Catalytic converter manual on/off bypass?
Question: Anyone know if anyone sells manual cat bypasses? whether its controlled from inside the car or you have to go under to quickly change it or something? Thanks
Best Answers: Catalytic converter manual on/off bypass?
Such a device renders the car ILLEGAL for street use EVERYWHERE a cat is required. If you don't want the car to be street legal, you are better off simply removing the cat entirely.
If your catalytic converter has collapsed internally it can cause excessive back pressure in your exhaust system that can reduce you fuel economy. Also bad o2 sensors can cause reduced fuel economy. if the o2 sensors are malfunctioning then they aren't giving the proper voltage reference signals to you ECM AND PCM this can effect your long term and short term fuel trim. meaning that your engine isn't properly adjusting the amount of fuel to air mixture entering the combustion chamber. Because you truck's computer doesn't have the proper feed back from it's sensors to make the proper adjustments. I would also check the condition of your spark plugs, but that isn't the only thing that will cause reduced fuel economy.
And what useful purpose would this serve, Snowflake? Modern cars are made to run WITH the catalytic converter installed. Bypassing it won't improve the performance of your engine.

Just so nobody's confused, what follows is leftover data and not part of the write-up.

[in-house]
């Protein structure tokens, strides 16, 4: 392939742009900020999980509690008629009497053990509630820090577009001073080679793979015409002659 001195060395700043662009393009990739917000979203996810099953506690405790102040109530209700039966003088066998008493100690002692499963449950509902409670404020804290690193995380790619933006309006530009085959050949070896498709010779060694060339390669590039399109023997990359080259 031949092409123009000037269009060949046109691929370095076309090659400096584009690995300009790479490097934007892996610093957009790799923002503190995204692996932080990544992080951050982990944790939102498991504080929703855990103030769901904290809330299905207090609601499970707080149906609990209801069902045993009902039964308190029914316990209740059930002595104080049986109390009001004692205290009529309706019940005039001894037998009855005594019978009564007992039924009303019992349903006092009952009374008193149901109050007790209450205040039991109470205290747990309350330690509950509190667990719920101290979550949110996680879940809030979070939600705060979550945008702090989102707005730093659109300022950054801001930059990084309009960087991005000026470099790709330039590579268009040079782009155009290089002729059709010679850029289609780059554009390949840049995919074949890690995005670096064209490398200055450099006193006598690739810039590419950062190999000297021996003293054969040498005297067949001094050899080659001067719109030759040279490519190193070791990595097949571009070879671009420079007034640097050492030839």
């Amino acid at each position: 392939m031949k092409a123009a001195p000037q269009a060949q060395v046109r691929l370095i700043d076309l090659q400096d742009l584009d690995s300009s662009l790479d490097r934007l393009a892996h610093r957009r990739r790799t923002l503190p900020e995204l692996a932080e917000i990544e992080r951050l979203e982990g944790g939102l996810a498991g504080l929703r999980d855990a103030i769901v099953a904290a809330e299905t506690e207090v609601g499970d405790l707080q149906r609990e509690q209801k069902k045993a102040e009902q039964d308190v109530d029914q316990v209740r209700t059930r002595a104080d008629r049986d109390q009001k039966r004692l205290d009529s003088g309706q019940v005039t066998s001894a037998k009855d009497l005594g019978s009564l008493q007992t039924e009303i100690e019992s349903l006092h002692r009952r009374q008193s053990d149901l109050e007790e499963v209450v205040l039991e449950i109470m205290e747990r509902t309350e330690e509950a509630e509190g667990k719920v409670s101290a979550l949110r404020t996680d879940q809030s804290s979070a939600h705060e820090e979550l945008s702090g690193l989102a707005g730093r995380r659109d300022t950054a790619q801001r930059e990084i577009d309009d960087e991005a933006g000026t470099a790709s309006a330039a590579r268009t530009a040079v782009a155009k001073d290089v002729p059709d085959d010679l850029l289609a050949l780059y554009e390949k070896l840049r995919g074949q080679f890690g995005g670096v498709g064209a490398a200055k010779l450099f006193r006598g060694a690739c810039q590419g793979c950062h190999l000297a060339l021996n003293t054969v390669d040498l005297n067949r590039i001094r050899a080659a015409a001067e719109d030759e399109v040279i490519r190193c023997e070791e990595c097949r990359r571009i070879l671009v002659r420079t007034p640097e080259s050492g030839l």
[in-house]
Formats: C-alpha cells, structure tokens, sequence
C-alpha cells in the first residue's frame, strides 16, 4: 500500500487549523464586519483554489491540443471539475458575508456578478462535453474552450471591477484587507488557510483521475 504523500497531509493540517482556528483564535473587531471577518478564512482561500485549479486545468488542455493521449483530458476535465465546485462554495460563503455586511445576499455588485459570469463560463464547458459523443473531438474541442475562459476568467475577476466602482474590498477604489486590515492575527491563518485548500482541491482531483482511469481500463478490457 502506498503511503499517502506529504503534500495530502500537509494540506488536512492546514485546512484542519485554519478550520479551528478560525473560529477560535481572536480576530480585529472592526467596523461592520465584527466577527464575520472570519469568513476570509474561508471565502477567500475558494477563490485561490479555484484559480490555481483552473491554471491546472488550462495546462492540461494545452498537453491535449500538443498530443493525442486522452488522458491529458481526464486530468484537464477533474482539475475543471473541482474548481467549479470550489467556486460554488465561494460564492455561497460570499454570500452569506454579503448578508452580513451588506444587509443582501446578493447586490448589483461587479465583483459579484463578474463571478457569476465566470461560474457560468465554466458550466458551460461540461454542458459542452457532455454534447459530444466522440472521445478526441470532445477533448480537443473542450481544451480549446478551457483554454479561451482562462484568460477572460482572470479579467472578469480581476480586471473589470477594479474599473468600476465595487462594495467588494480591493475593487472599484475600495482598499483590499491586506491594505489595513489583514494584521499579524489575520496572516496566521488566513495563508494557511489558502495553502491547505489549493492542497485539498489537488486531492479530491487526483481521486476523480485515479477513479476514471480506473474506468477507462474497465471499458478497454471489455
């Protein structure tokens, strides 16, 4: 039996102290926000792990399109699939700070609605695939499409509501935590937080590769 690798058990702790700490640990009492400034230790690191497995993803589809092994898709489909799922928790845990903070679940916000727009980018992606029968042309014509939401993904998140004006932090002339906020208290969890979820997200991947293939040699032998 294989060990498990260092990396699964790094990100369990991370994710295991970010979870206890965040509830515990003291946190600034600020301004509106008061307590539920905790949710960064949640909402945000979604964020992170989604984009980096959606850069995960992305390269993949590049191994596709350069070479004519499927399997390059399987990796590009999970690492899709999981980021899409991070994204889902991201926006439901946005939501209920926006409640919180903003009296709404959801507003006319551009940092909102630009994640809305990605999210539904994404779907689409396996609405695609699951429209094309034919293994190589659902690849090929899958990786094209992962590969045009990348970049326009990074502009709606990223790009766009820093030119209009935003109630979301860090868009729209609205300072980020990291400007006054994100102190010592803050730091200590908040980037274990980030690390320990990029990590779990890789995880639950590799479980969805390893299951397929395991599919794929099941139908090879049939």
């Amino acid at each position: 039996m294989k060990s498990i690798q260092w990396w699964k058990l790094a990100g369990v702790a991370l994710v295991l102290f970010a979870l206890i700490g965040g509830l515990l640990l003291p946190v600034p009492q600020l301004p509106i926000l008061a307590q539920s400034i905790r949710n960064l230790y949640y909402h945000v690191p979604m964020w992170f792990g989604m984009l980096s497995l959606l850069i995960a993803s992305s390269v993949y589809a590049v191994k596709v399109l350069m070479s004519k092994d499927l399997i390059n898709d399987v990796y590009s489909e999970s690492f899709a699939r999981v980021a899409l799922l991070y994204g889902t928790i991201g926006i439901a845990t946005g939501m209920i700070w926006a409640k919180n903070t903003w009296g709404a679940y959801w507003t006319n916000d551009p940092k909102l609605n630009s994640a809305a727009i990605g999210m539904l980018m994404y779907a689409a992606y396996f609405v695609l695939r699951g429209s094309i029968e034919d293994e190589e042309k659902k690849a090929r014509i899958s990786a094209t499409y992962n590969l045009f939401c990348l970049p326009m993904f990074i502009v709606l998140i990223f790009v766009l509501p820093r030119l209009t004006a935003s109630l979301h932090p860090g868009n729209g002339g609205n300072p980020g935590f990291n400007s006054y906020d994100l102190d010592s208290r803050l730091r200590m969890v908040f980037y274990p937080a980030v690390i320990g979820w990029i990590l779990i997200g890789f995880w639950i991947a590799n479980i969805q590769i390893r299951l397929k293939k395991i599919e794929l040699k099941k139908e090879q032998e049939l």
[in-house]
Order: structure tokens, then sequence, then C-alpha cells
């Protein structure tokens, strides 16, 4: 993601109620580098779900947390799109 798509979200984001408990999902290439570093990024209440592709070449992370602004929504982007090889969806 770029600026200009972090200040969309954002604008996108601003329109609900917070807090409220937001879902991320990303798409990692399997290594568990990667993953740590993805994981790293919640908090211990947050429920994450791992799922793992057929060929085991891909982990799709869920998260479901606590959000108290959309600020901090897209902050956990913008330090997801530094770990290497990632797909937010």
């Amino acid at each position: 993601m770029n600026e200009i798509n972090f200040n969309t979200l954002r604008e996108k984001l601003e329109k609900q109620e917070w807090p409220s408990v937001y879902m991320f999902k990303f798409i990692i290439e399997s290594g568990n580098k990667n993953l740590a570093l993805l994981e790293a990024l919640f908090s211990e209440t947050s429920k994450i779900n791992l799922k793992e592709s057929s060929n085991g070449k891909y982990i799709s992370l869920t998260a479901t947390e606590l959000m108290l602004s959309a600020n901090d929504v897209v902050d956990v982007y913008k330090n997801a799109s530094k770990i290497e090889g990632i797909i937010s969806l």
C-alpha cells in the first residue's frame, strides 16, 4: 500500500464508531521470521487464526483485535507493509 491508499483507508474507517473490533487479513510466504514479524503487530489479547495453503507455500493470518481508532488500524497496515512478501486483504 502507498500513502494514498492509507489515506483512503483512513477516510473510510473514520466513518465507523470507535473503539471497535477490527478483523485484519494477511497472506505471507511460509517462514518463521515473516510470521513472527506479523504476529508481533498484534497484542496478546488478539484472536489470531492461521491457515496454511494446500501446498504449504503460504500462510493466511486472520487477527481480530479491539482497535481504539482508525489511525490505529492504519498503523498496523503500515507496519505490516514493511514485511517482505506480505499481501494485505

One, your catalytic converter, unless thoroughly clogged, is not going to cause problems like that. They stink like rotten eggs when very new, or very bad. Check your laws on the internet for your state, your state may not require catalytic converters on vehicles, and if they don't, cut if off, put in a piece of straight pipe and sell the junk cat to the scrap yard, they're worth up to $200 each due to precious metals in them. The throttle response sounds like a dirty fuel injector system, or possibly dirty fuel delivery component, like a fuel filter, fuel pump or a bad line (clog, leaky vapor return line, etc.) Since your brakes seem to be grinding, you can count on getting the rotors turned as well (most shops do this for 20-40 dollars per rotor) - When your brakes are grinding, the pad is gone & the metal shoe grinds in to the rotor metal, causing damage. Most shops charge $100 per hour & up. I would suggest doing a "Sea Foam Treatment" (costs under $20, you can do it yourself & helps tons!) Google that, & if you have tools & are mechanically inclined, front brakes (odds are, what is bad) are easy to replace. Buy a Chilton's manual (or other repair your own car type manual, almost all auto parts stores sell them for $20 or so) for your specific vehicle, make sure you have the necessary tools (listed in said repair manual), buy the parts, borrow a set of jack stands & a hydraulic jack & reserve a Saturday to do it yourself (or with friends, bring beer/pop/food). If you don't feel like learning to do brakes & a Sea Foam treatment, most shops will do your brakes & rotors for the cost of parts (they mark them up, way up) and a couple of hours labor. Then they will investigate your throttle issue & it could cost plenty, I strongly recommend a Sea Foam treatment (again, Google it) to sea if it fixes the throttle delay. Don't forget to choose a best answer when you figure his all out & I hope it works out well for you.
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